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Property cooling measures to reduce risk of self-reinforcing cycle of price increases: Desmond Lee

The measures will help to support a stable and sustainable property market in the medium term, said Minister for National Development Desmond Lee. ST PHOTO: KUA CHEE SIONG

Dec 16, 2021, 11:00 AM SGT

SINGAPORE - Despite continuing uncertainty created by the Covid-19 pandemic, the Government has decided to implement new property cooling measures to reduce the risk of a self-reinforcing cycle of price increases in the private and Housing Board resale markets, which will impact housing affordability, said Minister for National Development Desmond Lee.

Speaking at a briefing on Thursday (Dec 16), he noted that there is a clear upward market momentum in prices and transaction volumes, despite the near-term uncertainty about the Covid-19 situation, including the prospect of the Omicron variant spreading here.

"Left unchecked, prices are likely to run ahead of economic fundamentals. This will increase the risk of a destabilising correction later on that will hurt many households," he added.

"Borrowers will also be vulnerable to the likely rise in interest rates in the next year and beyond, as major central banks look to tighten monetary policy to respond to inflation as well as the recovery in their economies. A combination of rising prices and higher interest rates will risk a significant increase in debt servicing costs for future buyers."

Mr Lee noted that the house price-to-income (HPI) ratio in both the private housing and the HDB resale markets have been rising, but these are still below their historical averages for now.

“In particular, HPI for HDB resale flats reached 4.4 times in the first three quarters of 2021, which is well below its level a decade ago. However, it is now on a clear upward trend,” he said.

Transaction volumes in both markets have also been high. HDB Build-To-Order (BTO) demand, too, has been high, and buyers who turn to the HDB resale market are understandably concerned about the increasing prices, Mr Lee added.

His remarks come a day after property cooling measures were announced late on Wednesday night.

From today, the additional buyer's stamp duty (ABSD) that must be paid for purchases of residential properties will be raised.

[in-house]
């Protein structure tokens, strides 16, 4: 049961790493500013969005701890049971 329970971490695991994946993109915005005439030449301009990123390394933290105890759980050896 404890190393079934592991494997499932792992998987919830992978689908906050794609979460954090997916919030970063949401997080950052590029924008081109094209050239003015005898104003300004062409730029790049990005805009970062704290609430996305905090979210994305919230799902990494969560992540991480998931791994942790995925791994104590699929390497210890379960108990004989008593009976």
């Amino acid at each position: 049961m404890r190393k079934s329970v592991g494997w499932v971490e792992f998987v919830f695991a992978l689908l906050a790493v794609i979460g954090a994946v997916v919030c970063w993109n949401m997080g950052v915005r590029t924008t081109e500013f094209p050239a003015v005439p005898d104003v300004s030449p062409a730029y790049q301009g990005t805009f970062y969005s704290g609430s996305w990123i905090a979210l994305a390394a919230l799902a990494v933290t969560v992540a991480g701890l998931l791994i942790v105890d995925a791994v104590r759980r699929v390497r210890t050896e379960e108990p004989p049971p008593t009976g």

The ABSD rate will go up from 12 per cent to 17 per cent for citizens buying their second residential property, and from 15 per cent to 25 per cent for those buying their third and subsequent properties.

Permanent residents buying their second residential property will see the ABSD rate rise from 15 per cent to 25 per cent. If they are buying their third and subsequent properties, the rate will increase from 15 per cent to 30 per cent.

Foreigners buying any residential property will pay an ABSD rate of 30 per cent, up from 20 per cent now.

The ABSD rate for entities, including housing developers, will go up from 25 per cent to 35 per cent. Housing developers can have this amount remitted if they fulfil certain conditions. But they will still be subject to a 5 per cent non-remittable ABSD.

The total debt servicing ratio (TDSR) for borrowers will also be tightened from 60 per cent to 55 per cent. The TDSR limits the amount that a person can spend on monthly debt repayments.

HDB loans will also be lowered from 90 per cent to 85 per cent of a property's purchase price.

In addition, the new loan-to-value limit will apply to new flat applications for sales exercises launched after today and complete resale applications received by HDB from today. The revised limit does not apply to loans granted by financial institutions where the ratio remains at 75 per cent.

“This measure will also encourage greater financial prudence among home buyers in the public housing market,” said Mr Lee, adding that the change is not expected to affect first-timer buyers significantly, especially for lower- to middle-income households.

“This is because first-timer families buying a resale flat today can benefit from generous grants of up to $160,000 and can use their CPF savings upfront to pay for their flat. This reduces the overall loan quantum that first-timer buyers will have to take to complete the flat purchase,” he explained.

The new measures are aimed at addressing both the demand and supply of housing, and will help to support a stable and sustainable property market in the medium term, and also ensure that housing remains affordable for Singaporeans, the majority of whom live in HDB flats, Mr Lee pointed out.

"Crucially, our measures seek to prioritise housing purchases for genuine owner-occupation, especially among first-time home buyers. They aim, in particular, to ensure that affordability in the HDB resale market - as measured by HPI - remains well below its historical levels," he added.

Private housing prices have risen by about 9 per cent since the first quarter of last year, while HDB resale flat prices are also recovering sharply after a six-year decline, rising about 15 per cent in the same period.

To cater to genuine demand from home buyers and address their anxieties, the supply in both the private and public housing markets will be increased.

BTO supply will be expanded to up to 23,000 flats per year in 2022 and 2023. Meanwhile, the supply of private housing will also be raised through the Government Land Sales (GLS) Programme – for the first half of 2022, there will be around 2,800 units on the confirmed list, with another 3,700 units on the reserve list.

Mr Lee added: "We will continue to monitor the property market and remain vigilant to the risk of a sustained increase in prices relative to income trends."


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